12. Some custom resolutions require user configuration
  13. Requires 3D Stereo drivers, glasses, and display

Although most of this article will focus on gaming performance, it's important to remember that the Radeon HD5xxx series has the most extensive and effective streaming video processing technology available today. Many of the features referenced in the list above have real-world implications for seemingly simple tasks like web browsing.



 

Comments 

 
# Excellent reviewAdos 2010-06-16 09:05
Excellent review, one of the best I have ever red on a graphics card. Perfectly examined power section, built quality, overclockability. Do you think will I be able to run this card overclocked in my system? I think it would be ok, but maybe wee bit close to maximum for my powersuply. I run QX9650 at 3.5 GHZ (10.5 x 333 on Gigabyte mATX G31 ESL2 board, 2x2GB DDR2 corsair DHX, and the most important - PSU Enermax MODU82+ II 525W with 3x12V 25 amps on each but 40 amps maximum combined. Thank you for your opinion. And once more what a GREAT REVIEW!!!
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# Thanks.Bruce Normann 2010-06-16 11:32
Thanks for the positives...it's always appreciated. Your Enermax is an excellent PSU, and it should do the job. My only concern is if you are doing Folding or Benchmarks all the time. Even then, the total PSU load will probably stay under 400W.

BTW, I was reading that one of the 12V rails is dedicated to a single PCI-E connector, while the other two are sharing the current between PCI-e and the MOLEX and SATA connectors, so verify that and use the dedicated connection if you can.
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# Also....Bruce Normann 2010-06-16 14:12
The ASUS EAH5870 V2 comes with an adapter cable to convert two 6-pin PCI-e cable to one 8-pin connector. If you use this adapter, you will be spreading the load on all three rails.
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# Thank you!Ados 2010-06-16 18:03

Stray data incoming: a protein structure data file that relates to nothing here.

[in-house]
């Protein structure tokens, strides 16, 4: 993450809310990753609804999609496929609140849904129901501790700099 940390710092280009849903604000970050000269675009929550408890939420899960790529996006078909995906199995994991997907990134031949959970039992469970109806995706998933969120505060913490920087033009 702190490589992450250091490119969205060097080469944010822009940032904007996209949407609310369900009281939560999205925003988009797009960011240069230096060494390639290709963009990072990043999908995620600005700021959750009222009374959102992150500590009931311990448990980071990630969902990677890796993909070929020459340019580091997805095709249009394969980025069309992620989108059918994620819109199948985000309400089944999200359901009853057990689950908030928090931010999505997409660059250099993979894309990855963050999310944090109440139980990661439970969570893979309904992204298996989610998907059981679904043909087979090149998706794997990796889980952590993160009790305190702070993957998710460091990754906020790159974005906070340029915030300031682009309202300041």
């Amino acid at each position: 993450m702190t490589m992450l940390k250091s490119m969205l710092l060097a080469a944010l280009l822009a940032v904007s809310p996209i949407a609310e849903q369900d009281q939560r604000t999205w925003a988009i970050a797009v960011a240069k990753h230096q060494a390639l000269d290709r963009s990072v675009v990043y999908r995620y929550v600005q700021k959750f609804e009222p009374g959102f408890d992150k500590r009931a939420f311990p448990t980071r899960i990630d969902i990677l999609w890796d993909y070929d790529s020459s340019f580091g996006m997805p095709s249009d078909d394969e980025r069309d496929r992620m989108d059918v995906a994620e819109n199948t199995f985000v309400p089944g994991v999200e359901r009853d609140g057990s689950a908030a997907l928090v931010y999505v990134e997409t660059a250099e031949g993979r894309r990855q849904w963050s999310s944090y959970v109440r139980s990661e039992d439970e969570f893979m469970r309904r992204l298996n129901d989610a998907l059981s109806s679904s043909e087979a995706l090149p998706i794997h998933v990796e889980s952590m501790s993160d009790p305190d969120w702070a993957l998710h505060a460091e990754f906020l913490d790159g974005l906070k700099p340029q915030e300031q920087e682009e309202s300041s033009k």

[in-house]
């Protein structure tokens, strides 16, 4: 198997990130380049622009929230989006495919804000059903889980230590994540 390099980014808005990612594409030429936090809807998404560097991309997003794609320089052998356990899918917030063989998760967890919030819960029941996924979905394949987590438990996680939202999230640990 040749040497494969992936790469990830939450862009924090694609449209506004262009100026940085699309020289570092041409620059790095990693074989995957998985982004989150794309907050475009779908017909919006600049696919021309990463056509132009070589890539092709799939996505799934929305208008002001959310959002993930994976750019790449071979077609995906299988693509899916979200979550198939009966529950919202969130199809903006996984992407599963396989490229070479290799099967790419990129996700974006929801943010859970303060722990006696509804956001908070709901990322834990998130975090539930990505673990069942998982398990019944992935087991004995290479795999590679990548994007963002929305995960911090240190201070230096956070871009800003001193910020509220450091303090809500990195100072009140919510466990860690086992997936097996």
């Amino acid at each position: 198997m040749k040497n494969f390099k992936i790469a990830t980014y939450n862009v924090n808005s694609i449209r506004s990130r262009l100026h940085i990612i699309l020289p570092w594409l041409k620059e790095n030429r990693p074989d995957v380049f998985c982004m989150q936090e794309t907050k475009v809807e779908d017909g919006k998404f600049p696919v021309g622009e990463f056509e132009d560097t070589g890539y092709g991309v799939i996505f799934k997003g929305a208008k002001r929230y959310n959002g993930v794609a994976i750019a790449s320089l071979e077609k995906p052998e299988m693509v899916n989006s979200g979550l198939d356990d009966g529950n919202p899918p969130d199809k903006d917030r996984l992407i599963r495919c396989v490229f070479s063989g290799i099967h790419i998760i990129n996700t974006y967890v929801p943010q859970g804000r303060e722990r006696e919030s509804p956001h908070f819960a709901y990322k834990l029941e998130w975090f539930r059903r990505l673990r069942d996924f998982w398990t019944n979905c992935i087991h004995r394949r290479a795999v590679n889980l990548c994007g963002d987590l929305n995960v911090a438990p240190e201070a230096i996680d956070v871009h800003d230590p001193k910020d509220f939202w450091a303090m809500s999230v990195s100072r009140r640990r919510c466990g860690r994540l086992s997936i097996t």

Thank you very much for quick reply and advice. Much appreciate it. Just to clarify things, here is a picture of 12V rails layout - ##anandtech.com/show/2487/6 - so considering that I have two graphics sockets connectors on the PSU and two cables to connect them to of which one of the cable has only one 6+2 pin connector and the other cable has 2x 6+2 pin connectors I should plug the 6+2 pin connector to outer one dedicated graphics power socket on the PSU and the second cable with 2x 6+2 pin connectors to the inner graphics power socket and then spread that output by using and included adapter to convert those 2x 6+2 pin cable to 1x8 pin cable to spread the load properly, right? But I wont be probably spreading the output on all three rails anyway because one 12V rail according to the pictures in the link is probably dedicated to CPU only. Am I correct? Thank you for your seamless advice and help.
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# Or the otherwayAdos 2010-06-16 18:31
When I looked at that picture with power distribution on 12V rails again ( ##anandtech.com/show/2487/6 ) I think all what is needed is actually connect that 2x 6+2 pin cable to inner graphics power sockets on the PSU because I think its obvious that that one combines both 12V2 and 12V3 rails and then just plug that 2x 6+2 pin cable to the graphics card. What do you think?
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# Looked CloserBruce Normann 2010-06-16 20:36